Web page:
Please Note: Next Race meeting is Wednesday 9th October

Longsdon at the double in the gloaming

Cotswold trainer Charlie Longsdon stole the honours at yesterday’s evening meeting with a 77-1 double late in the card to bring his new season tally to 3 winners from just 7 runners.

Alghazaal on only his second run over fences, showed a clean pair of heels under Kielan Woods to the rest of the field, asserting at the third last and instantly putting distance between him and his rivals. A pull-up at Stratford a little over two weeks ago had not drawn the attention of backers, but the style of his 8l win here drew rather more admirers.

The Longsdon team was on the mark half an hour later too with Miss Applejack in the first division of the bumper, which also produced the evening’s closest finish. Bradley Roberts had sent Miss Applejack on 3 out, and she managed to hold on by a rapidly disappearing head from Time In The Sun, from Henry Daly’s yard. The second is sure to be winning soon, given the turn of foot in the closing stages.

The summer season has been a mainstay of Longsdon’s success these past few years, where they yard has passed ┬ú500k in prize money each time. Last season, the yard’s win and place ratio was 56%, from 26 individual winners. Whilst a majority of his team are focused on the winter months, the Oxfordshire yard can always be relied upon for 3 or 4 winners each month between now and September.

Another large yard that keeps a summer team going is Jonjo O’Neill. Jackdaws Castle is a large property to keep empty, but as Jonjo remarked to me a week ago at the Cotswold Vale Farmers point-to-point, a winner of three races last summer barely covered 2 months training fees. In short, whilst our summer races provide entertainment and complete the fixture list obligations, they are no great path to riches.

Nevertheless, Jonjo doubled his tally for the season when son and assistant trainer A J rode Gwennie May Boy to a 2 1/2l victory in the opening Lorna Brooke Hurdle for amateur riders, leading from pillar to post.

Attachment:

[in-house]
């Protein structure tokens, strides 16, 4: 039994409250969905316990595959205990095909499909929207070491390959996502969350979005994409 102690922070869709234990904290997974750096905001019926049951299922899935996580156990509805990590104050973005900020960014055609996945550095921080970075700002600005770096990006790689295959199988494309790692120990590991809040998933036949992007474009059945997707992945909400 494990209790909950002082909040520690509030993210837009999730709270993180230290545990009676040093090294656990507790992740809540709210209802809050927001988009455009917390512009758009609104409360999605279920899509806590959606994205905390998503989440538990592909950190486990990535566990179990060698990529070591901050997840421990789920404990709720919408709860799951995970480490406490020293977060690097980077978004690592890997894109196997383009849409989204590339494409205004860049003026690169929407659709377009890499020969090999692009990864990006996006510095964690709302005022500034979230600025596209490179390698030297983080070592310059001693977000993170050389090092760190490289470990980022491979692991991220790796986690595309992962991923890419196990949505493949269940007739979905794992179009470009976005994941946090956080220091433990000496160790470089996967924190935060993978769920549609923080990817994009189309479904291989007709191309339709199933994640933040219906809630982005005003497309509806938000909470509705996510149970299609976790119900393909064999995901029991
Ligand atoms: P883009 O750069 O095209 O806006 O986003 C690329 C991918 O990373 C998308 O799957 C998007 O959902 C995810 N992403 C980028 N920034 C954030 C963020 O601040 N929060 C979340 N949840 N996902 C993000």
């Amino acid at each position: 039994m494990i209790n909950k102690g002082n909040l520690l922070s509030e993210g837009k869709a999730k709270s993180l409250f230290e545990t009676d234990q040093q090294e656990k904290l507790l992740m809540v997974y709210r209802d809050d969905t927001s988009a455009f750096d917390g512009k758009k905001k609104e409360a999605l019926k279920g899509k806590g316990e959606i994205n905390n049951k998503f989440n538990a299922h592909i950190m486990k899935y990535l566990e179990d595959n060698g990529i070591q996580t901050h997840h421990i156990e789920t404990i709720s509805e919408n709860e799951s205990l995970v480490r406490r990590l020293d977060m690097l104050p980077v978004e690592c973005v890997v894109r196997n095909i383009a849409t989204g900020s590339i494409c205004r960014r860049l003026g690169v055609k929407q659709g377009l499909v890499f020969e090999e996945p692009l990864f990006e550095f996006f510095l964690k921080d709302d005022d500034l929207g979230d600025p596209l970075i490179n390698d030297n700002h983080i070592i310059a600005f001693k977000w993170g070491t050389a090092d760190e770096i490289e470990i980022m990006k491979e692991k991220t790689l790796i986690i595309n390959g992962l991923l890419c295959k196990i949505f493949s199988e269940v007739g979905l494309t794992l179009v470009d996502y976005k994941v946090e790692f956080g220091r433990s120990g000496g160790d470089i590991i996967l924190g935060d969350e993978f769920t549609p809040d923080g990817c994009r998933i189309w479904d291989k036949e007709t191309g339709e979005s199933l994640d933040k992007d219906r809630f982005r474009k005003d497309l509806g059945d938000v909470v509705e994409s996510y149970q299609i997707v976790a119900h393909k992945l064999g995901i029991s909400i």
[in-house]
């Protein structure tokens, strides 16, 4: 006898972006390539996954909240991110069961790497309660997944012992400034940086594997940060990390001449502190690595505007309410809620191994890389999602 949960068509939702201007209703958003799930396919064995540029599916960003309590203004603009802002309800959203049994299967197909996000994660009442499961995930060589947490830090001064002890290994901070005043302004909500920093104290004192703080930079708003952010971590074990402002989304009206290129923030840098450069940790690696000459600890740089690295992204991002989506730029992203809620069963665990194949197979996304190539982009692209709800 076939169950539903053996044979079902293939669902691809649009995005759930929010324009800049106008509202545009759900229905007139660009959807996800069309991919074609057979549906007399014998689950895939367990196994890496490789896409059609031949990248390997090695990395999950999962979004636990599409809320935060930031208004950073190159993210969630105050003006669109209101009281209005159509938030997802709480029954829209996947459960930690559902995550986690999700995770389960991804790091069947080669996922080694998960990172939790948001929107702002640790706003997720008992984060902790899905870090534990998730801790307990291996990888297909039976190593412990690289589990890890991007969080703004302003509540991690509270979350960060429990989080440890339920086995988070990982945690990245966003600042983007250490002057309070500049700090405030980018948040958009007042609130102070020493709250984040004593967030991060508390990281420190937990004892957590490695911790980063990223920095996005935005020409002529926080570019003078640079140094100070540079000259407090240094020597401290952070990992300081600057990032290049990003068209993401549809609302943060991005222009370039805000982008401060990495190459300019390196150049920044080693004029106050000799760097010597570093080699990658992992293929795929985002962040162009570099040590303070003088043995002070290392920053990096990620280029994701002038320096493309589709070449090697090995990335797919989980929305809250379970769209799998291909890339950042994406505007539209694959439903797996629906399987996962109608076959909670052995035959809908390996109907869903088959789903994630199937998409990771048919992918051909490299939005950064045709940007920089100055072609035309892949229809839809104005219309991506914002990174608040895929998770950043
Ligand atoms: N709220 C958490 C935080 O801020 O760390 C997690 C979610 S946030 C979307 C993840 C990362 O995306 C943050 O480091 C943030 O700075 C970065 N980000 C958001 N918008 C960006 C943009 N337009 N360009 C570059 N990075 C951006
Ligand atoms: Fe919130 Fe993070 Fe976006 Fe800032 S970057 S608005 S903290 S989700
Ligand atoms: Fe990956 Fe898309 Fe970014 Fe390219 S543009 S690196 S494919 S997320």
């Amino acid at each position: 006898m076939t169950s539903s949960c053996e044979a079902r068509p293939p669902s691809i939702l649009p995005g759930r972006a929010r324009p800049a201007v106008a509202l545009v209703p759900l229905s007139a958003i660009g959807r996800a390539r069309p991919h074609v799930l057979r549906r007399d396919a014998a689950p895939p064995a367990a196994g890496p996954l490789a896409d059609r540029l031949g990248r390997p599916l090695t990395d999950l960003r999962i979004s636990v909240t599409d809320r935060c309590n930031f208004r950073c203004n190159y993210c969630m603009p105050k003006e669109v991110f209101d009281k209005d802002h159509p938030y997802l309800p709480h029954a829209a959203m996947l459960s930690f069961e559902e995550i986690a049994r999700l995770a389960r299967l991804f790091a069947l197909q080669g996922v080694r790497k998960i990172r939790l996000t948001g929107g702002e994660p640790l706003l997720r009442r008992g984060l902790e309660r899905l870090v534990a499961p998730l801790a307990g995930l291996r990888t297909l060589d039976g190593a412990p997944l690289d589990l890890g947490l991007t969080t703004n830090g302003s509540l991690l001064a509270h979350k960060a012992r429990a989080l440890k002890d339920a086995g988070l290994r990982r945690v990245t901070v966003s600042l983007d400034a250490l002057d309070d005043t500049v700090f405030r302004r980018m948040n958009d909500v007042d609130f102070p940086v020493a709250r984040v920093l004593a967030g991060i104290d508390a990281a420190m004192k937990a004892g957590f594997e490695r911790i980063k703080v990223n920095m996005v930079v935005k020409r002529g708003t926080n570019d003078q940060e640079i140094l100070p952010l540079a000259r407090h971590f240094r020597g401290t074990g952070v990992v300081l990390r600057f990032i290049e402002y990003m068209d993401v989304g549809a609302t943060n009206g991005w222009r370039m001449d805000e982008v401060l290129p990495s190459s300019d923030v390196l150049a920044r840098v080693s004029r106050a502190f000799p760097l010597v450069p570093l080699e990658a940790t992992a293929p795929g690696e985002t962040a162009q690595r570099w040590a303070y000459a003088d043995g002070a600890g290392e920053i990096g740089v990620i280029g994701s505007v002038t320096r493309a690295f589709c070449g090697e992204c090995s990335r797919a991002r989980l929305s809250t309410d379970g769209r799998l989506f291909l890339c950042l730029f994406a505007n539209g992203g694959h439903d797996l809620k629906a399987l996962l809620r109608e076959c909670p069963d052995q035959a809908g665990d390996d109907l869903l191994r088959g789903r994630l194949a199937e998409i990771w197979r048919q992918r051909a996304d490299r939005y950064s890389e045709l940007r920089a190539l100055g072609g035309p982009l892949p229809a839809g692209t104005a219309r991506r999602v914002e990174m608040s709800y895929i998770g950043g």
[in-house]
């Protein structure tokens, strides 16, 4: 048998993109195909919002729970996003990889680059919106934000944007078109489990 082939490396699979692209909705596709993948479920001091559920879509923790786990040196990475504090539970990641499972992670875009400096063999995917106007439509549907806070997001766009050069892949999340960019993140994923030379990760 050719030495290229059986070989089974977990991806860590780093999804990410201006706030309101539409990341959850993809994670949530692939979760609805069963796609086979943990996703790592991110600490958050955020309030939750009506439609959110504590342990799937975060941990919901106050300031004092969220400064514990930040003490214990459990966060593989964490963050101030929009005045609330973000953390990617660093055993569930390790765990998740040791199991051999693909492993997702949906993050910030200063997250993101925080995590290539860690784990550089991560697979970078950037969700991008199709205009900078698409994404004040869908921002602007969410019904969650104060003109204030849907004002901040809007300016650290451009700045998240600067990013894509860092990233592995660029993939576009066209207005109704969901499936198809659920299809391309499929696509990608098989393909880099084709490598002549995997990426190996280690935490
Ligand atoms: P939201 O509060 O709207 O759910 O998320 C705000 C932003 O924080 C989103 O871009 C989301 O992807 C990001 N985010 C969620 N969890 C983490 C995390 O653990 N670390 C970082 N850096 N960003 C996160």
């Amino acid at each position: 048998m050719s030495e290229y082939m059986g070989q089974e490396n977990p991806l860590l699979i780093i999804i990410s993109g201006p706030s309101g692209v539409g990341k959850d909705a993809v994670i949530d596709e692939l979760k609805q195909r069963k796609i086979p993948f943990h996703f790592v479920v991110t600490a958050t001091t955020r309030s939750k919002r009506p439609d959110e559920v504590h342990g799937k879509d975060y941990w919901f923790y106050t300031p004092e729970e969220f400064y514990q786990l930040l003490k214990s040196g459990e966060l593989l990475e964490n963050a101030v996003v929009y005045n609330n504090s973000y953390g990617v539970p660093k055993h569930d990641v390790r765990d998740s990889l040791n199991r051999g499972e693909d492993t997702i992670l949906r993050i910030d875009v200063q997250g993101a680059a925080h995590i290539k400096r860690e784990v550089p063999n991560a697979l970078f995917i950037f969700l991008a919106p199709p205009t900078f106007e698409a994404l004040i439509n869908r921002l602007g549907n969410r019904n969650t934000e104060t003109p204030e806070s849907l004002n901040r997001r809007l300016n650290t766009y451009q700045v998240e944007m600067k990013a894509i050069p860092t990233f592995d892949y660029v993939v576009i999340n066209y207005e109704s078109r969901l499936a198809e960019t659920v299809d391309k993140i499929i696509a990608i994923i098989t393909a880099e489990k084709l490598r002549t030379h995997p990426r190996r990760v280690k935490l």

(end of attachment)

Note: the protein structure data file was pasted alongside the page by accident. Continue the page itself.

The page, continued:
The evening’s feature contest was the G C Rickards Handicap Hurdle, in which the Evan Williams – trained Lipa K capitalized on the lack of a penalty for winning at Warwick on March 30 to win again, coming from off the pace to land the prize by 1 1/4l under Conor Ring.

Soft ground has enabled plenty of yards that would be roughing off horses for their holidays to keep going. Summer runners from Alcester’s Skelton HQ have been few and far between these past two summers, but Jet Plane is one to relish these conditions, making all to win the J M Construction Handicap Chase over 3m under Bridget Andrews, 4 1/2l to the good over Copperhead from Joe Tizzard’s Dorset yard. Tizzard is the subject of the latest sports documentary, created by yard sponsor Coral, which has followed the trainer and his team over the season. it will prove to be fascinating viewing.

Less than a fortnight ago Brian Hughes was crowned Champion jockey a third time, despite a conspicuous absence from the major meetings like Cheltenham. Would that the rest of us had his energy; his work rate is impressive: nearly 700 rides each season. Three rides here resulted in a single winner, Ooh Betty, who justified favourite’s odds of 6/4 to land the spoils in the SAS Utilities Mares Maiden Hurdle for Dorset trainer Ben Clarke.

Clarke is just one of a phalanx of small trainers somehow making a living from the sport’s everyday meetings. 22 winners in the past 5 seasons mean that days like these are to be treasured. Like hens’ teeth, they are few and far between.

Winners have been even more sparing for trainer Julian Smith, based in Tirley, Gloucestershire. 5 winners from less than 100 runners in the past 5 seasons do not a rich man make. Fine By Her produced a fine turn of foot to win the White Hall Flagstones Handicap Hurdle by 1 1/2l under Harry Bannister.

A more frequent visitor to the winner’s enclosure is Fergal O’Brien, who carried on where last season left off when Hard As Nails┬á won the second division of the bumper by 2 1/2l under Jack Hogan.

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